Innovative Structural Concepts for Deep-Winged Large Transports
Department of Defense
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Small Business Information
3927 Dobie Road, Okemos, MI, 48864
Socially and Economically Disadvantaged:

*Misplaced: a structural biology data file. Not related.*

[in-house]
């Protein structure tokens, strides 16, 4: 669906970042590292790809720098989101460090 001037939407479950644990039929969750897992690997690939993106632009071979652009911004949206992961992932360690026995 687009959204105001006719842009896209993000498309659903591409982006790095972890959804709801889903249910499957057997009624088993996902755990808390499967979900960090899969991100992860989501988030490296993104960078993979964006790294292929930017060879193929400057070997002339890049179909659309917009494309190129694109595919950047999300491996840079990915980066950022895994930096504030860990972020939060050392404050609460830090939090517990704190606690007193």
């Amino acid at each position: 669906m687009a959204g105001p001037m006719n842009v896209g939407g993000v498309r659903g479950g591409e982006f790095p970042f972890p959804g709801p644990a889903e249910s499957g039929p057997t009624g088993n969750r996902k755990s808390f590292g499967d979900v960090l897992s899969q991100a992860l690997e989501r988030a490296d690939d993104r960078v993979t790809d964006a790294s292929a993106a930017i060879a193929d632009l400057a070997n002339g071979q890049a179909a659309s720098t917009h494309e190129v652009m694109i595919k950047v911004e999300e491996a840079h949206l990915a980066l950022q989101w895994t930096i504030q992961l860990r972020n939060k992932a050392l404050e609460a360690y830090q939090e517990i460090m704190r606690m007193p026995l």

AbstractFuture deep-winged large transport aircraft would challenge the conventional approach to aircraft structural design. The tremendous size of deep-winged transports offers new latitudes to rethink structural configurations which efficiently meet the escalated structural demands. Conventional aircraft wing structures comprise a multitude of elements, only some of which make major structural contributions. Inefficient load paths are used in conventional designs to transfer wing structural forces to the fuselage; the susceptibility to local and global structural instabilities further undermines the efficiency of conventional structures. As a result, the working stresses in today’s aircraft wing structures are relatively low, only about 10% of the tensile strength of high-performance fibers. A new structural concept is proposed here for achieving improved levels of structural efficiency through: (i) replacement of the multitude of semi-structural and structural elements with a streamlined, multi-functional structure that is capable of mobilizing optimum load paths and effectively resisting structural instabilities for achieving higher levels of efficiency; (ii) Optimal use of the prestressing technique to effectively exploit the high tensile strength of advanced fibrous materials towards improvement of structural efficiency; and (iii) streamlined transfer of wing structural forces to the fuselage by mobilizing the efficient structural performance of fuselage under hydrostatic pressure using the wing prestressing tendons, which also benefit the fuselage performance under cabin pressure. The main thrust of the proposed Phase I research is to validate and quantify the gains in structural efficiency and safety resulting from application of the proposed structural concept to deep-winged transport aircraft. The Phase I research will: (i) identify viable ranges for the primary design variables of the proposed structural concept, and establish optimum sets of design variables with existing and emerging selections of materials; (ii) experimentally verify the optimum design with existing selections of materials; (iii) assess the competitive position of the new structural concept versus conventional designs; and (iv) devise and validate strategies for improving the competitiveness of the new concept.
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